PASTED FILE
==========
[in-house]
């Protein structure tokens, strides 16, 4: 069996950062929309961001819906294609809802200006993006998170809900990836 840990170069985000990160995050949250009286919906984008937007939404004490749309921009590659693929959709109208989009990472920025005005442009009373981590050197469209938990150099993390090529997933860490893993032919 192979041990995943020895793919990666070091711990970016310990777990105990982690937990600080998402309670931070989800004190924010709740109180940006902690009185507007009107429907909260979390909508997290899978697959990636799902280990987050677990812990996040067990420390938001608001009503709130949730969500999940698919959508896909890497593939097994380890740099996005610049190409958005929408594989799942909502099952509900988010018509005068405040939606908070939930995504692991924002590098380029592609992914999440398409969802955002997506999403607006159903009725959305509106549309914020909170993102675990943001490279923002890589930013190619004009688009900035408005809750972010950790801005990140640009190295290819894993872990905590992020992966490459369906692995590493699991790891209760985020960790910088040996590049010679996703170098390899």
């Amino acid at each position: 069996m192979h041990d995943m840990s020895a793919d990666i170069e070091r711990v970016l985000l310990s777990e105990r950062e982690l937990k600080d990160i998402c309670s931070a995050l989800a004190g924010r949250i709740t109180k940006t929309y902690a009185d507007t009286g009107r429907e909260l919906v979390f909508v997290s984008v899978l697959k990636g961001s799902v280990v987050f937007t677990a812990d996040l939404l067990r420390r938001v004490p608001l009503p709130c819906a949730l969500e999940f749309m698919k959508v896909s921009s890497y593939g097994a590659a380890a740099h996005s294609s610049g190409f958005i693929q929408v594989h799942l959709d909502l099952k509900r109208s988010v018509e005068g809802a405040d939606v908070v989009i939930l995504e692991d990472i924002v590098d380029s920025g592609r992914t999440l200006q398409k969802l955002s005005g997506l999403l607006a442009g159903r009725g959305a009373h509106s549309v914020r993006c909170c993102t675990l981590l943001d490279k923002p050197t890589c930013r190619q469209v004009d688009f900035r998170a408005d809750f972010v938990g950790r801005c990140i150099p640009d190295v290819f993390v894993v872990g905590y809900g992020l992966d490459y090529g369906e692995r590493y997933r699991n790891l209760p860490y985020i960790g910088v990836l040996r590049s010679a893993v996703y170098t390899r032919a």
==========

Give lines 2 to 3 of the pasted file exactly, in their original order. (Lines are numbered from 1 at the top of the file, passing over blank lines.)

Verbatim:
């Protein structure tokens, strides 16, 4: 069996950062929309961001819906294609809802200006993006998170809900990836 840990170069985000990160995050949250009286919906984008937007939404004490749309921009590659693929959709109208989009990472920025005005442009009373981590050197469209938990150099993390090529997933860490893993032919 192979041990995943020895793919990666070091711990970016310990777990105990982690937990600080998402309670931070989800004190924010709740109180940006902690009185507007009107429907909260979390909508997290899978697959990636799902280990987050677990812990996040067990420390938001608001009503709130949730969500999940698919959508896909890497593939097994380890740099996005610049190409958005929408594989799942909502099952509900988010018509005068405040939606908070939930995504692991924002590098380029592609992914999440398409969802955002997506999403607006159903009725959305509106549309914020909170993102675990943001490279923002890589930013190619004009688009900035408005809750972010950790801005990140640009190295290819894993872990905590992020992966490459369906692995590493699991790891209760985020960790910088040996590049010679996703170098390899």
């Amino acid at each position: 069996m192979h041990d995943m840990s020895a793919d990666i170069e070091r711990v970016l985000l310990s777990e105990r950062e982690l937990k600080d990160i998402c309670s931070a995050l989800a004190g924010r949250i709740t109180k940006t929309y902690a009185d507007t009286g009107r429907e909260l919906v979390f909508v997290s984008v899978l697959k990636g961001s799902v280990v987050f937007t677990a812990d996040l939404l067990r420390r938001v004490p608001l009503p709130c819906a949730l969500e999940f749309m698919k959508v896909s921009s890497y593939g097994a590659a380890a740099h996005s294609s610049g190409f958005i693929q929408v594989h799942l959709d909502l099952k509900r109208s988010v018509e005068g809802a405040d939606v908070v989009i939930l995504e692991d990472i924002v590098d380029s920025g592609r992914t999440l200006q398409k969802l955002s005005g997506l999403l607006a442009g159903r009725g959305a009373h509106s549309v914020r993006c909170c993102t675990l981590l943001d490279k923002p050197t890589c930013r190619q469209v004009d688009f900035r998170a408005d809750f972010v938990g950790r801005c990140i150099p640009d190295v290819f993390v894993v872990g905590y809900g992020l992966d490459y090529g369906e692995r590493y997933r699991n790891l209760p860490y985020i960790g910088v990836l040996r590049s010679a893993v996703y170098t390899r032919a």